by Samantha Walt


Wendy Ntombela remembers her women of real worth


South Africa celebrates National Women’s Day annually on 9 August and commemorates the 1956 march of approximately 20 000 women to the Union Buildings in Pretoria and, as a result, it remains the day which represents liberation, strength and equality to millions of contemporary South African women

Wendy Ntombela, a Senior Planning and Economics Engineer at the Engen Refinery in Durban, understands better than most the impact that women of worth have on our world. Wendy’s world would look very different today, had it not been for the love, encouragement, inspiration and support she received from the significant women in her life.

“For me, Woman’s Day reminds me that change begins with me: it means standing up for what is just and what you believe in, no matter the odds. Just like the women who marched 60-odd years ago,” says Wendy.

Born in Lamontville, Wendy Ntombela grew up in Wentworth and later moved back to her place of birth, which is a township south of Durban. She was schooled at Collingwood Primary and Umbilo Secondary in Wentworth. Walking away from an abusive man, the roles of family provider, guide, protector and parent fell upon Wendy’s mother, Nair Nsibande.

“My mother is amazing. On a local dressmaker’s pay, she had to hustle day in and day out—in a two-room block with a leaking roof and no running water—my mother supported my older cousin, my two younger sisters and I through school and my first year of varsity,” Wendy recalls.

Wendy describes herself as an analytical introvert and attributes her mother’s love for maths and science as a real encouragement to her. “Funny enough, in grades two and three, I distinctly remember when other children wanted to be teachers, policemen and doctors, I wanted to become a Mathematician, then a Scientist,” she says.

It was while at high school that Wendy started attending the Engen’s Maths and Science School at Fairvale Secondary where she was fortunate to “interact with a wider range of exceptional teachers and gain a broader exposure to a wider knowledge base of each subject.”

After school, she went on to study Chemical Engineering at the University of Durban-Westville, which later became UKZN. Wendy received an Engen Bursary in her second year at university and enjoyed the opportunity to work at Engen during her vacations.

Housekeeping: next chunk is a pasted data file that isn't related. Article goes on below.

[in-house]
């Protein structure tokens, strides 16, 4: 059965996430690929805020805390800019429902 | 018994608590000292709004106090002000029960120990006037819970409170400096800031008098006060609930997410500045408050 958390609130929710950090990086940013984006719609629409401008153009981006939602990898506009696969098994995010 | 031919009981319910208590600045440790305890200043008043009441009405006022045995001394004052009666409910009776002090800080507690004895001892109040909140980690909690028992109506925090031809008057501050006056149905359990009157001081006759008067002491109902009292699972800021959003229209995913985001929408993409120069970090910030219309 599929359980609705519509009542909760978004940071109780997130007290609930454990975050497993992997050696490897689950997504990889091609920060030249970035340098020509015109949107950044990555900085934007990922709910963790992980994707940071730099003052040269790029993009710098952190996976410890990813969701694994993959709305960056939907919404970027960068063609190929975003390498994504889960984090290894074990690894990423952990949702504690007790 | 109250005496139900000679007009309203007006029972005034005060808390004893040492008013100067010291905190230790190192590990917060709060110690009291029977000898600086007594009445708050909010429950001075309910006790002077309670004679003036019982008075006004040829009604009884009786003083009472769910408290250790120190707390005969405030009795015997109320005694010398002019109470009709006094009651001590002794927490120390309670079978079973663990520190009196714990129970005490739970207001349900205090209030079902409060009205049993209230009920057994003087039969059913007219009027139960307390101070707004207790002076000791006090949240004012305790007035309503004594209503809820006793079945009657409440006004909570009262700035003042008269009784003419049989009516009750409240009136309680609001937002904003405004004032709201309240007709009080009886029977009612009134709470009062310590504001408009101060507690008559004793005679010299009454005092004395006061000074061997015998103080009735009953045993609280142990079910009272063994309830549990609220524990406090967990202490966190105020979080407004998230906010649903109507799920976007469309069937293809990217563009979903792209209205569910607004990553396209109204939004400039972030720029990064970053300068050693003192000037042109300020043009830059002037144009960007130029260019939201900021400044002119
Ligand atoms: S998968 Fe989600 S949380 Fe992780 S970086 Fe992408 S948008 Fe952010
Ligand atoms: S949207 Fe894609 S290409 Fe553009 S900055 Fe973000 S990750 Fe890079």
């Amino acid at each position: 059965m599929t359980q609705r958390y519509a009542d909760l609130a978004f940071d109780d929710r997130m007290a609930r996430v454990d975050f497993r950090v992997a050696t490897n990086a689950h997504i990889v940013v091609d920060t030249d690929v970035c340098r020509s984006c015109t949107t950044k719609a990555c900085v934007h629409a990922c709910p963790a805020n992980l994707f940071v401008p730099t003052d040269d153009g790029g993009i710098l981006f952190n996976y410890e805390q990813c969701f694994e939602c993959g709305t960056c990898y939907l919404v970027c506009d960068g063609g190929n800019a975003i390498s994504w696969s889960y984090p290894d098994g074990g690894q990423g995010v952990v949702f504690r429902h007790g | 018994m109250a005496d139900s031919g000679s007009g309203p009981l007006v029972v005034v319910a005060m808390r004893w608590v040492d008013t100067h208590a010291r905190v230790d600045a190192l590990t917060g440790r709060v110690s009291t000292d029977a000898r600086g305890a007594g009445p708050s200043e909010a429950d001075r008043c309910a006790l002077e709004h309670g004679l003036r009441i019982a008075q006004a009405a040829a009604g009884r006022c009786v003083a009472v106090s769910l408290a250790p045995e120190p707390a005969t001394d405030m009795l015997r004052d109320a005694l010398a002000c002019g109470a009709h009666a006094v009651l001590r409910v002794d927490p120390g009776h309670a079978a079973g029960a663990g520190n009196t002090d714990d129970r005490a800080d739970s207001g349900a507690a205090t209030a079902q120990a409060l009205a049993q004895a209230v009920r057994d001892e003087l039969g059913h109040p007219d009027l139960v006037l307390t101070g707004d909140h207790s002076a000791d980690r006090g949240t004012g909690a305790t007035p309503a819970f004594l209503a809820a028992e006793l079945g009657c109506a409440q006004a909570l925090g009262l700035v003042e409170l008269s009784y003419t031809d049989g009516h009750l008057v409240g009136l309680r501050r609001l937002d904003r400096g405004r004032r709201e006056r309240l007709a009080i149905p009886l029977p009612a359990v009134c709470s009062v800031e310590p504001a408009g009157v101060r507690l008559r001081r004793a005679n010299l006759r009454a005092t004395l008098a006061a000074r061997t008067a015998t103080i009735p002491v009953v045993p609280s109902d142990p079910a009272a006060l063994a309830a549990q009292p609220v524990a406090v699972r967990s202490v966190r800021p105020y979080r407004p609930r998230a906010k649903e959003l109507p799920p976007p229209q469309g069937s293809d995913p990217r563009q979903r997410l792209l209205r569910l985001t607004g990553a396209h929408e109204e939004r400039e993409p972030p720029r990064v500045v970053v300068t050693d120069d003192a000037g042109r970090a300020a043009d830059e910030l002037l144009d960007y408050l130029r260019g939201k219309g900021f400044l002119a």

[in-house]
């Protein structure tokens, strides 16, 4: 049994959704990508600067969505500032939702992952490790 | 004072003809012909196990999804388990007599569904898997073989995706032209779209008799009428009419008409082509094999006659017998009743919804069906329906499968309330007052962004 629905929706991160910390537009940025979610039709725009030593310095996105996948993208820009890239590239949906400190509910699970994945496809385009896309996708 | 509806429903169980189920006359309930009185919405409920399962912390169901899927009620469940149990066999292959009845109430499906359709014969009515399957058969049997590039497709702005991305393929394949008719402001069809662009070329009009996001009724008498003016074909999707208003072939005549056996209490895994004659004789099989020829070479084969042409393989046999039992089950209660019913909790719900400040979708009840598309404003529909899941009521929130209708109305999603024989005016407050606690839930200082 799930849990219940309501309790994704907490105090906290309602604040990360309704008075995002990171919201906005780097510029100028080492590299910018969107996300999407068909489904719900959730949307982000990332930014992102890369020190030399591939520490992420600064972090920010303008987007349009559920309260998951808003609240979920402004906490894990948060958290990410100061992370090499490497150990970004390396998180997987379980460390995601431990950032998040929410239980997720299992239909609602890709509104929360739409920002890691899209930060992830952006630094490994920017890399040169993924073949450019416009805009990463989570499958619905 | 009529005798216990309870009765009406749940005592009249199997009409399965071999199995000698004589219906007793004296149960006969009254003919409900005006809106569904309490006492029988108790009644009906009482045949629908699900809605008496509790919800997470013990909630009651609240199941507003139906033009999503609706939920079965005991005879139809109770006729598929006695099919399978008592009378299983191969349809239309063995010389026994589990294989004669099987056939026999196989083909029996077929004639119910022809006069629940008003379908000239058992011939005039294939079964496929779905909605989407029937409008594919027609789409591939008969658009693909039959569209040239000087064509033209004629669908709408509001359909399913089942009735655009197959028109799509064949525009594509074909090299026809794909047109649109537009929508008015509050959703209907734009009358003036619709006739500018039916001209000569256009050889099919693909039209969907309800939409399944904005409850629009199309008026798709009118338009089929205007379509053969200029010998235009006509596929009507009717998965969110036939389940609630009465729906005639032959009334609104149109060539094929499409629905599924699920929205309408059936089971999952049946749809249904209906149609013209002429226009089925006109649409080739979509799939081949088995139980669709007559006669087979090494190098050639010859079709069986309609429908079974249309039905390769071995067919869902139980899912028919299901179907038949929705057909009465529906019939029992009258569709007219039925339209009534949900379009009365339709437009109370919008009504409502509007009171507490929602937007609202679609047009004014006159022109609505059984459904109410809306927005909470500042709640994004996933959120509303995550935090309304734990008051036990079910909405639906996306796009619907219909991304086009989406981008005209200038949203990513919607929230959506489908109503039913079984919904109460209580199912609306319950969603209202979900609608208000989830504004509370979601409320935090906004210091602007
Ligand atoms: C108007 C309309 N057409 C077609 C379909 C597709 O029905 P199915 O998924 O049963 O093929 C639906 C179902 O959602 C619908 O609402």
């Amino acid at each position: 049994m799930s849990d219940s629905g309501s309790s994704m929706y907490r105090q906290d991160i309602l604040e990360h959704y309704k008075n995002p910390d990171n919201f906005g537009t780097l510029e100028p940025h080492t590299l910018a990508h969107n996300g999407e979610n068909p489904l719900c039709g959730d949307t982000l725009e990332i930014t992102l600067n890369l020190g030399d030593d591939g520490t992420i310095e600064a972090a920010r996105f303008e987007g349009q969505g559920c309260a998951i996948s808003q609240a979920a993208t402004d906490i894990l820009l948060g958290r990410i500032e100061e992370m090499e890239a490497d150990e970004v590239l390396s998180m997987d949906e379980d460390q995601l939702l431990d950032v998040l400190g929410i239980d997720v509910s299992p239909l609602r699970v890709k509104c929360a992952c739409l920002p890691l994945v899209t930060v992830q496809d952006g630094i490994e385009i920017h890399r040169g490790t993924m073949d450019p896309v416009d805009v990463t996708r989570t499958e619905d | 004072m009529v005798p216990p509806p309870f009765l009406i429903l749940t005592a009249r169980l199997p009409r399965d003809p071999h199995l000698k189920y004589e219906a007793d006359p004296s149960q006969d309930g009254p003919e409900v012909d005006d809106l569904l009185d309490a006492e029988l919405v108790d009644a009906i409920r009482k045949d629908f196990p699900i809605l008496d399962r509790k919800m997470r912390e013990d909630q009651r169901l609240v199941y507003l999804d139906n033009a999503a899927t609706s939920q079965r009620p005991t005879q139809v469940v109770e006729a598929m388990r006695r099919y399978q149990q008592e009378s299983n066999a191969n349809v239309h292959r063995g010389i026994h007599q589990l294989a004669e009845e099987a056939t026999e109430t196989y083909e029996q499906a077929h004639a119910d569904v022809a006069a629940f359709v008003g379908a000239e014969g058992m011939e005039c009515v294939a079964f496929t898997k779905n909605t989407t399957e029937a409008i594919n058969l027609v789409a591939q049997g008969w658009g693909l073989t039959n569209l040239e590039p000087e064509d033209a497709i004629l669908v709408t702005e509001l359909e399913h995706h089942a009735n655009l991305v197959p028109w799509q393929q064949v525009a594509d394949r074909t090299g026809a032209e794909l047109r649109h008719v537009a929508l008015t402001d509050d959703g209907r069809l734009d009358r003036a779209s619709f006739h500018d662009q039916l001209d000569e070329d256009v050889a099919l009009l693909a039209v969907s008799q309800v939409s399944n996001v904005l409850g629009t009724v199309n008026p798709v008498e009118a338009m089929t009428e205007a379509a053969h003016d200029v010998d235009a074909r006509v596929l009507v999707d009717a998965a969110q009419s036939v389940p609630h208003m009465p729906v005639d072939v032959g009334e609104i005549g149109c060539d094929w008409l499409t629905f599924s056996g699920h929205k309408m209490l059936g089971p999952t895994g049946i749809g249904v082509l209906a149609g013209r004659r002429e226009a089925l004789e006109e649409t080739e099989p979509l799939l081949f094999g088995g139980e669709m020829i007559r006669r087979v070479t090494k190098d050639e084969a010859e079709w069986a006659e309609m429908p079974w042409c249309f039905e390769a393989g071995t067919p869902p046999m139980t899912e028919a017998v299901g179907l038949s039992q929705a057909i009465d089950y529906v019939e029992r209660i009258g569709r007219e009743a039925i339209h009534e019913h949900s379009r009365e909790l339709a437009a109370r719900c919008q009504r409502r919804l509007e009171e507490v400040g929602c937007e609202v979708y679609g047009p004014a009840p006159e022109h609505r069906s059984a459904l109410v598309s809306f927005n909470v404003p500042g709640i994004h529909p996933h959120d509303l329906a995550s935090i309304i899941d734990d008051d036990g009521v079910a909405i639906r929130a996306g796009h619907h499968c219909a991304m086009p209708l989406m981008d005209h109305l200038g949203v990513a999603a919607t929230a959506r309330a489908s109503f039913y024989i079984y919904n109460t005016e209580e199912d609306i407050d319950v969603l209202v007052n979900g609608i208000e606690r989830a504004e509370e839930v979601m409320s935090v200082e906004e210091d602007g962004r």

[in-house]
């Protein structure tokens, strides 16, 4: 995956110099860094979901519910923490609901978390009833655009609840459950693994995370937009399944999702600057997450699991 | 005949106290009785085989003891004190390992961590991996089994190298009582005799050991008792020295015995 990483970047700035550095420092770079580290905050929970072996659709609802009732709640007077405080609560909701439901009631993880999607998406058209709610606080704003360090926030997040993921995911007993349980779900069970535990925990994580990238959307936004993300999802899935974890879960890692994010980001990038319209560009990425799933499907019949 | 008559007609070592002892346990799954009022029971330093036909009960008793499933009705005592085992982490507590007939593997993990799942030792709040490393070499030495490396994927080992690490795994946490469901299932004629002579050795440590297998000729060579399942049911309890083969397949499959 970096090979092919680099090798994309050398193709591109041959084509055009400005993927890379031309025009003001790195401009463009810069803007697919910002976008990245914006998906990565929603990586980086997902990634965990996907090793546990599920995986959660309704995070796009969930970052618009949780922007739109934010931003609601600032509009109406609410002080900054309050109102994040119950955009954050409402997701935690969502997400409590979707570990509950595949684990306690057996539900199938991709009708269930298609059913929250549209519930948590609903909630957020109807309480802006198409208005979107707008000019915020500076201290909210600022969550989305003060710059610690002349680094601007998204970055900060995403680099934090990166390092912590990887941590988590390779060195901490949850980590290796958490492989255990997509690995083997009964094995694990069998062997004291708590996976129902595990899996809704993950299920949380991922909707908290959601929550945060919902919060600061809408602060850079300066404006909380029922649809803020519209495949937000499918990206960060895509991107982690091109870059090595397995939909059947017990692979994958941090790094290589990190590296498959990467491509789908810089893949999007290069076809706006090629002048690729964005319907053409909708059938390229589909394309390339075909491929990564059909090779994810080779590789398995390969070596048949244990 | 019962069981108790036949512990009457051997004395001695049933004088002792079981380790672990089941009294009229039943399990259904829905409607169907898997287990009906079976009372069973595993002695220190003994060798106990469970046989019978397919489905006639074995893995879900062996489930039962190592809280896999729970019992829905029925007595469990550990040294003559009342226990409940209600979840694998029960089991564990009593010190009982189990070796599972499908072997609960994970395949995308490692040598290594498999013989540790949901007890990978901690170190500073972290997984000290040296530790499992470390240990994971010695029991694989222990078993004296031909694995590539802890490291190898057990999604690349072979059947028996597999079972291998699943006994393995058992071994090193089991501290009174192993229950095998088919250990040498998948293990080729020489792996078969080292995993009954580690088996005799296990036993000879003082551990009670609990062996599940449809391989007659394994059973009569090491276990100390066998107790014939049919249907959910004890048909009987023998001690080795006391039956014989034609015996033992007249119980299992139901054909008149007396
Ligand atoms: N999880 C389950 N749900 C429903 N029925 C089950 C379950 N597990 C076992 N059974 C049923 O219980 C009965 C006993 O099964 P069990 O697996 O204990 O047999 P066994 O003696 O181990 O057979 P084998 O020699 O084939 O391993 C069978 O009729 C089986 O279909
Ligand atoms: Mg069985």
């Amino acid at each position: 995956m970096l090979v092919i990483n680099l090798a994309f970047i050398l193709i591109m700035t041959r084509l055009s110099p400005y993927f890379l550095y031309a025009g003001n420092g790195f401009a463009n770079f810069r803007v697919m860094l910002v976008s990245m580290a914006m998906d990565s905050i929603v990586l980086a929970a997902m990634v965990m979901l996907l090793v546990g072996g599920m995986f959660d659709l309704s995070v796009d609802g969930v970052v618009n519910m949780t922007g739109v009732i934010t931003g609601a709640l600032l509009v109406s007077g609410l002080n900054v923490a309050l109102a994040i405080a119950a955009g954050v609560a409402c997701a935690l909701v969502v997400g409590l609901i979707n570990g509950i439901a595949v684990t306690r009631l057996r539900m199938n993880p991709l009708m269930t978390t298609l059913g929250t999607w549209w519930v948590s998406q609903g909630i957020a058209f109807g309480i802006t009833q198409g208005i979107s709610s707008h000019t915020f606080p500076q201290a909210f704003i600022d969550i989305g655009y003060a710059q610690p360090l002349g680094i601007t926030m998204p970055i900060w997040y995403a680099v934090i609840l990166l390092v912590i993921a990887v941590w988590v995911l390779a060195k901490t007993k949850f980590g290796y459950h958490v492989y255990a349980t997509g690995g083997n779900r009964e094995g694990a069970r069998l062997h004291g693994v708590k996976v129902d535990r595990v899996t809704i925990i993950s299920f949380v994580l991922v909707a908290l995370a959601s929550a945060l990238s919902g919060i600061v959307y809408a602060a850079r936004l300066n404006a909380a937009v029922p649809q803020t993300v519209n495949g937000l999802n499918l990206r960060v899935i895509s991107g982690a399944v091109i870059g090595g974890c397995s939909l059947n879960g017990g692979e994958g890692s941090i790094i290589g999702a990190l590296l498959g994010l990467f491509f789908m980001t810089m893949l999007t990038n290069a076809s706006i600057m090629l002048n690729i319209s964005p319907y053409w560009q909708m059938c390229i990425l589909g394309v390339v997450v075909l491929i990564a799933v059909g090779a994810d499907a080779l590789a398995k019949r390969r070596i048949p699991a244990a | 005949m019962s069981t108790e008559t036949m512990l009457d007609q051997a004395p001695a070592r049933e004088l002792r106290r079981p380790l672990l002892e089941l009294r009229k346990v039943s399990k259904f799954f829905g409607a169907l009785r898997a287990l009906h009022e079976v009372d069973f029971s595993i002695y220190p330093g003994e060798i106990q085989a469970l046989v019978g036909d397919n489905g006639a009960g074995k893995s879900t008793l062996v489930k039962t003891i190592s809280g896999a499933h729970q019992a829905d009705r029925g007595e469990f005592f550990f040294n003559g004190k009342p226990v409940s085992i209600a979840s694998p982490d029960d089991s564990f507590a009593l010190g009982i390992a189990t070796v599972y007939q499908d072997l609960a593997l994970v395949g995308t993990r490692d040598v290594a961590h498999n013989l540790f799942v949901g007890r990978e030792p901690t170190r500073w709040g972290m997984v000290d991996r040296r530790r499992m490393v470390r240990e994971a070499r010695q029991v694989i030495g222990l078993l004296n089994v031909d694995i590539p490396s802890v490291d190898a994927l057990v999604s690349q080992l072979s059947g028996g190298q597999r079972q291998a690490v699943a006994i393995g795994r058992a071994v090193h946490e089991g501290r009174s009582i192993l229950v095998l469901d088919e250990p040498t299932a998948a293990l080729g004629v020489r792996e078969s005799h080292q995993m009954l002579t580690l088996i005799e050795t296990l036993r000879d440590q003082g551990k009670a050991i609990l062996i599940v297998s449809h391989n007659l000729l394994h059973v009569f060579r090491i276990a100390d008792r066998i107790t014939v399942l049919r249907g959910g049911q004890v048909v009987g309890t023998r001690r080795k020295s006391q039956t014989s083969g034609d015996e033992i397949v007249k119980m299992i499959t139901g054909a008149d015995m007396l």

Wendy lives by a simple mantra: keep at it, dream bigger and enjoy every moment! But behind her unstoppable optimism lies a deep faith and commitment to her family.

“I have always found that God sends Angelic people who pass through my life at a certain point and inspire me through the various chapters, from family to church, to school, to neighbours and friends,” she acknowledges.

“But as to inspiration,” Wendy continues, “well my constant and unwavering inspiration remains my queens, my mother and late grandmother, who—through literally blood, sweat and tears—have strived to carry and support not just me, but our entire family—with broad shoulders, heads held high and smiles always.”

It is clear that Wendy’s roots are foundational to her views. After all, they moulded her and motivated her to choose engineering as a career that would impact her world.

“In Grade 10 when I visited the Engen Career day, I was sold on engineering. What inspired me is how the profession is able to transform and enhance our daily living, by taking the simplest raw materials and transforming them into value-adding everyday products, which undeniably and profoundly uplift our society.

“Just as Elon Musk says: ‘Engineering is the closest thing to magic that exists in the real world and who wouldn’t want to be a magician?’” She adds.

On a professional level, Wendy admires Ms Nona Chili, CEO of Makwande Energy Trading for her character, intellect and drive.

Married to her varsity sweetheart of 12 years (“my God-Engineered Promise, Sithembiso”) and blessed with two children (Mfundo and Nontsikelelo), Wendy has every reason to look ahead with confidence.

She plans to broaden her solid refinery experience by gaining experience in the supply chain area of the petrochemical business over the immediate future, before exploring the many other opportunities in the sector further down the line.

And when she does, Wendy will tackle these career challenges with typical confidence. “I don’t believe God has brought me this far to leave me now,” she says.

Wendy Ntombela’s faith and self-belief will take her far. No matter where she goes or what she achieves, she will, no doubt, remember forever that she stands upon the broad shoulders of women of worth: women whose sacrifice, encouragement and humour carried her through really tough times, into her new world, where she will grow the rich gifts she has received. 

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Issue 58